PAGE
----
Mother presents two issues for our review, as restated by the Court:
1. Whether the trial court erred in designating Father as primary residential parent of the parties' three (3) minor children.
2. Whether the trial court erred in failing to award Mother rehabilitative and/or transitional alimony.
Standard of Review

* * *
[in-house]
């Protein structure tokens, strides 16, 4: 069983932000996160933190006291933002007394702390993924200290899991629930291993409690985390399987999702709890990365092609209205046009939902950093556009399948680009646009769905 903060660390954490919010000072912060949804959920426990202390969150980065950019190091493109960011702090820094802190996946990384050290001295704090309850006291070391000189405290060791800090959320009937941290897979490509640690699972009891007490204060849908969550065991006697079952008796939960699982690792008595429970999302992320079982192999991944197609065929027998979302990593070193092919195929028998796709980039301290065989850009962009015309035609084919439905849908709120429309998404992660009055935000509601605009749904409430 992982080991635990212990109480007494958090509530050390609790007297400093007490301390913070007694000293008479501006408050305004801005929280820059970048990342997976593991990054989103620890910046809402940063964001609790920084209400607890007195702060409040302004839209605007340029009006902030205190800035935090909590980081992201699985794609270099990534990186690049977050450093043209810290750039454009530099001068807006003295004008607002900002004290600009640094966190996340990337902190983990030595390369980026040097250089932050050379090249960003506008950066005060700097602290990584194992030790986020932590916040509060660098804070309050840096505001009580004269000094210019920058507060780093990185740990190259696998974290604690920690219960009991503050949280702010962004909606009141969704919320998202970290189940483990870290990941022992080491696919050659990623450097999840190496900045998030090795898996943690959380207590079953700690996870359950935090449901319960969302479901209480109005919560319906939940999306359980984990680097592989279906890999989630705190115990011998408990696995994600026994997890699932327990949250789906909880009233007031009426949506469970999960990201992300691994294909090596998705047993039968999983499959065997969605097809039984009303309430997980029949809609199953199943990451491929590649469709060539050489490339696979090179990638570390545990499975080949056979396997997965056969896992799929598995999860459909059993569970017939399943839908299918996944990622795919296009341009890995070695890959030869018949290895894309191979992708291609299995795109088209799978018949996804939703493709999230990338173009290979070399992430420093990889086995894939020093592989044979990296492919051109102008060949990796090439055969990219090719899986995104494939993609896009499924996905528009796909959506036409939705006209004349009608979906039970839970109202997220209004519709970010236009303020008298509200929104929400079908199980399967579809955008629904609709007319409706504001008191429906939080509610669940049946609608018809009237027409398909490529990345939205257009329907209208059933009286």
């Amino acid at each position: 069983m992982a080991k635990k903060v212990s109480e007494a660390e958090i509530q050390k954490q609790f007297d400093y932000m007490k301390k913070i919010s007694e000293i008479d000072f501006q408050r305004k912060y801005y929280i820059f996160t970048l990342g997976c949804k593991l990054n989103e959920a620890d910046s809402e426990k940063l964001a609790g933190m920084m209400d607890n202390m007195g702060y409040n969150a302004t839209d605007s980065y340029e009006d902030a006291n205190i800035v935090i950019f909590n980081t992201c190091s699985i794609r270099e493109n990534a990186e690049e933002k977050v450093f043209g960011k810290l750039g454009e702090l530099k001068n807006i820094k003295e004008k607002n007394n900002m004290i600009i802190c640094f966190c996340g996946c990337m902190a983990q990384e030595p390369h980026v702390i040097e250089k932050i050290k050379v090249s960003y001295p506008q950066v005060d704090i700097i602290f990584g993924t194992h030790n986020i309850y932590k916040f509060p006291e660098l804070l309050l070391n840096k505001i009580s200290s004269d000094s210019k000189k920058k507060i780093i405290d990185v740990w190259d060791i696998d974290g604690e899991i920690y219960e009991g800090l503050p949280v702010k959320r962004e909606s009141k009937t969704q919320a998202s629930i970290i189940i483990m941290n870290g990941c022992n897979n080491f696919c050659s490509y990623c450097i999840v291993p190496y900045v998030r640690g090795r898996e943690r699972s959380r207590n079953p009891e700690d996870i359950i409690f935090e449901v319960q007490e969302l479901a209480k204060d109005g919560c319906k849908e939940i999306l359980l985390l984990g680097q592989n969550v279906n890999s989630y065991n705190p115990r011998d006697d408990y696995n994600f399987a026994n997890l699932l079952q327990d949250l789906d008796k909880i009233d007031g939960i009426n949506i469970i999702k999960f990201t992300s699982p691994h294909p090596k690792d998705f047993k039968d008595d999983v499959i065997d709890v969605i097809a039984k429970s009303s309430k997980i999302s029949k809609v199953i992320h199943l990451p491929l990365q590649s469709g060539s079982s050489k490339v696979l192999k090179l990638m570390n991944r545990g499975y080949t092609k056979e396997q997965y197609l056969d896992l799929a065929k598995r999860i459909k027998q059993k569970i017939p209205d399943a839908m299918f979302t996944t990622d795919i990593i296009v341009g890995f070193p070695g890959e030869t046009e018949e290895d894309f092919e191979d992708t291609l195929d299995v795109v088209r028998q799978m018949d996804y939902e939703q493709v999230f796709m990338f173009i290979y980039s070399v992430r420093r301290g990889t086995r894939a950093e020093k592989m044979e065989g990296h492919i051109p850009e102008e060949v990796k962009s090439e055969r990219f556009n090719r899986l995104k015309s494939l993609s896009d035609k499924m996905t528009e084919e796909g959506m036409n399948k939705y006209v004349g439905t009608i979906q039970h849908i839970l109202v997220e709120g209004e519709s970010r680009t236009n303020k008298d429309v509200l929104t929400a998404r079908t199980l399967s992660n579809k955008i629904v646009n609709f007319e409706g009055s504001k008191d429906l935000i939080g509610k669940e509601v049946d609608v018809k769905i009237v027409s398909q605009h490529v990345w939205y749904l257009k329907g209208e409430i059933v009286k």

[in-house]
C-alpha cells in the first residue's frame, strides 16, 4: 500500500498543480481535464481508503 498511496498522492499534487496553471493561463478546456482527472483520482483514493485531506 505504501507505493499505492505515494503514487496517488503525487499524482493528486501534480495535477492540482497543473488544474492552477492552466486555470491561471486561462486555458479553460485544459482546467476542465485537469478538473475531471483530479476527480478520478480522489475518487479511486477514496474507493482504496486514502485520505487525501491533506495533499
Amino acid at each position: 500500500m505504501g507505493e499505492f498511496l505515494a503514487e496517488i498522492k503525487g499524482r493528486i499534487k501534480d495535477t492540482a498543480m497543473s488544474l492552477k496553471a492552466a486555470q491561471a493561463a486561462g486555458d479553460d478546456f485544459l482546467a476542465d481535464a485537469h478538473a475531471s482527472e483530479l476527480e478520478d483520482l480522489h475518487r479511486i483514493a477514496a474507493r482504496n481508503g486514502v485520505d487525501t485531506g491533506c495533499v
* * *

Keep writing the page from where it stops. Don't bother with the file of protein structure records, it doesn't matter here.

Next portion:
Our review of a trial court's findings of fact in a non-jury case is de novo upon the record with a presumption of correctness. Tenn. R. App. P. 13(d); Kelly v. Kelly, 445 S.W.3d 685, 691-692 (Tenn. 2014). We will affirm the trial court's factual findings unless the evidence preponderates to the contrary. Kelly, 445 S.w.3d at 691-692. We review the trial court's conclusions of law, however, de novo with no presumption of correctness. Id.